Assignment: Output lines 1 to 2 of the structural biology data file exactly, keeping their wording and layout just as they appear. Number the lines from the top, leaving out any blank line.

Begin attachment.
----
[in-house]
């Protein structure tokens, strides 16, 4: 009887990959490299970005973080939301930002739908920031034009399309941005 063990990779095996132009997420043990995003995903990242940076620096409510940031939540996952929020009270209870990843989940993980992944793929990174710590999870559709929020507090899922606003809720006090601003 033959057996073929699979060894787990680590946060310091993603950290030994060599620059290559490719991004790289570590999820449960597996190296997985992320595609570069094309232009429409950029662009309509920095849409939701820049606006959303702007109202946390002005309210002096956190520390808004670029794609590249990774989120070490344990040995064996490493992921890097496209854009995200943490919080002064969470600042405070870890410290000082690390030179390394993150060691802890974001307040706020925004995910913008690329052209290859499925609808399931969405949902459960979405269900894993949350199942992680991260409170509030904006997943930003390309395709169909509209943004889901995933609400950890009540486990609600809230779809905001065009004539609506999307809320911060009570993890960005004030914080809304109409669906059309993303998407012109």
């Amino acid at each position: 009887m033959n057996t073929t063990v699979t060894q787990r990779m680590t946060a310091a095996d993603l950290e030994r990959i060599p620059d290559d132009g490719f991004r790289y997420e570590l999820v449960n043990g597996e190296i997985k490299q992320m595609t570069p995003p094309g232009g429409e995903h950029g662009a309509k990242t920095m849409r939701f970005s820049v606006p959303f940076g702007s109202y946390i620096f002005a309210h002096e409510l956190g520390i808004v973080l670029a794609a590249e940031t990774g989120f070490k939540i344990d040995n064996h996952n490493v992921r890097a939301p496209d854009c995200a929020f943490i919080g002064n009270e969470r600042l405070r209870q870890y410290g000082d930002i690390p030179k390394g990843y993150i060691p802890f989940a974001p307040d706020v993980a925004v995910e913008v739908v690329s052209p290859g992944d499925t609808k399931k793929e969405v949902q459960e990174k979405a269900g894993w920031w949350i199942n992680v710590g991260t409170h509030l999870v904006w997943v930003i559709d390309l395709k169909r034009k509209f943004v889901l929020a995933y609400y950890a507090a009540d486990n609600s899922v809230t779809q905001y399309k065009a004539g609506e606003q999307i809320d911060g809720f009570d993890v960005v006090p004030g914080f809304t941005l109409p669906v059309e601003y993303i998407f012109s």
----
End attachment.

[in-house]
């Protein structure tokens, strides 16, 4: 009887990959490299970005973080939301930002739908920031034009399309941005 063990990779095996132009997420043990995003995903990242940076620096409510940031939540996952929020009270209870990843989940993980992944793929990174710590999870559709929020507090899922606003809720006090601003 033959057996073929699979060894787990680590946060310091993603950290030994060599620059290559490719991004790289570590999820449960597996190296997985992320595609570069094309232009429409950029662009309509920095849409939701820049606006959303702007109202946390002005309210002096956190520390808004670029794609590249990774989120070490344990040995064996490493992921890097496209854009995200943490919080002064969470600042405070870890410290000082690390030179390394993150060691802890974001307040706020925004995910913008690329052209290859499925609808399931969405949902459960979405269900894993949350199942992680991260409170509030904006997943930003390309395709169909509209943004889901995933609400950890009540486990609600809230779809905001065009004539609506999307809320911060009570993890960005004030914080809304109409669906059309993303998407012109």